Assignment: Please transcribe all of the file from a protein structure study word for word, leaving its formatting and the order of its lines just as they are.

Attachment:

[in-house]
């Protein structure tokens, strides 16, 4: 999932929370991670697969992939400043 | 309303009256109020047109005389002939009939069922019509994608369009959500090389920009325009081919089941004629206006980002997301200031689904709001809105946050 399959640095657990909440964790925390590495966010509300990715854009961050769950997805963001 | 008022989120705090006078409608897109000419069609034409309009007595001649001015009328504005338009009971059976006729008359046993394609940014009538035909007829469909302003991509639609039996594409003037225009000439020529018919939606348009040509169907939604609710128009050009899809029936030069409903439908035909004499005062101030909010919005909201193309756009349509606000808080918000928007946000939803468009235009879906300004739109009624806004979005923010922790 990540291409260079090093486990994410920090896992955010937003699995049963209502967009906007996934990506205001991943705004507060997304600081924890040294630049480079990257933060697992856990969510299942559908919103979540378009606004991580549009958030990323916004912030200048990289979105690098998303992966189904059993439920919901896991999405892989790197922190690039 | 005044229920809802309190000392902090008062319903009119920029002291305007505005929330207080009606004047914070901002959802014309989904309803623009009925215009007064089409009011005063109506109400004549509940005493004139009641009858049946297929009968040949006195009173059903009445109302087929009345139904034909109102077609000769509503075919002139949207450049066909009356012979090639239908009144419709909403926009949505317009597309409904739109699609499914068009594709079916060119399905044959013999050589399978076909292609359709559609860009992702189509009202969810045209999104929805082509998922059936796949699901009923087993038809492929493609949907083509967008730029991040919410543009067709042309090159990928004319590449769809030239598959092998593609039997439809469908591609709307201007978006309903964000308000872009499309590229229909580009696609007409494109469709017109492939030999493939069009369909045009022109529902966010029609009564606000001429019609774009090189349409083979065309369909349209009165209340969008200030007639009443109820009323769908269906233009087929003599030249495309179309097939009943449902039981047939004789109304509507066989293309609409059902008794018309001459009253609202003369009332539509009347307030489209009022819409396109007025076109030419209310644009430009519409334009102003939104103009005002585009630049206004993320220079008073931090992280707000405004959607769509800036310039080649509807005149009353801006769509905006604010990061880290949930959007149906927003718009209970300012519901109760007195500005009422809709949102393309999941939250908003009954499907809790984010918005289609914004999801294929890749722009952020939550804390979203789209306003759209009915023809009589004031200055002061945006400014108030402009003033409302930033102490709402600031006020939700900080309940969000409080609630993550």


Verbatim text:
[in-house]
């Protein structure tokens, strides 16, 4: 999932929370991670697969992939400043 | 309303009256109020047109005389002939009939069922019509994608369009959500090389920009325009081919089941004629206006980002997301200031689904709001809105946050 399959640095657990909440964790925390590495966010509300990715854009961050769950997805963001 | 008022989120705090006078409608897109000419069609034409309009007595001649001015009328504005338009009971059976006729008359046993394609940014009538035909007829469909302003991509639609039996594409003037225009000439020529018919939606348009040509169907939604609710128009050009899809029936030069409903439908035909004499005062101030909010919005909201193309756009349509606000808080918000928007946000939803468009235009879906300004739109009624806004979005923010922790 990540291409260079090093486990994410920090896992955010937003699995049963209502967009906007996934990506205001991943705004507060997304600081924890040294630049480079990257933060697992856990969510299942559908919103979540378009606004991580549009958030990323916004912030200048990289979105690098998303992966189904059993439920919901896991999405892989790197922190690039 | 005044229920809802309190000392902090008062319903009119920029002291305007505005929330207080009606004047914070901002959802014309989904309803623009009925215009007064089409009011005063109506109400004549509940005493004139009641009858049946297929009968040949006195009173059903009445109302087929009345139904034909109102077609000769509503075919002139949207450049066909009356012979090639239908009144419709909403926009949505317009597309409904739109699609499914068009594709079916060119399905044959013999050589399978076909292609359709559609860009992702189509009202969810045209999104929805082509998922059936796949699901009923087993038809492929493609949907083509967008730029991040919410543009067709042309090159990928004319590449769809030239598959092998593609039997439809469908591609709307201007978006309903964000308000872009499309590229229909580009696609007409494109469709017109492939030999493939069009369909045009022109529902966010029609009564606000001429019609774009090189349409083979065309369909349209009165209340969008200030007639009443109820009323769908269906233009087929003599030249495309179309097939009943449902039981047939004789109304509507066989293309609409059902008794018309001459009253609202003369009332539509009347307030489209009022819409396109007025076109030419209310644009430009519409334009102003939104103009005002585009630049206004993320220079008073931090992280707000405004959607769509800036310039080649509807005149009353801006769509905006604010990061880290949930959007149906927003718009209970300012519901109760007195500005009422809709949102393309999941939250908003009954499907809790984010918005289609914004999801294929890749722009952020939550804390979203789209306003759209009915023809009589004031200055002061945006400014108030402009003033409302930033102490709402600031006020939700900080309940969000409080609630993550």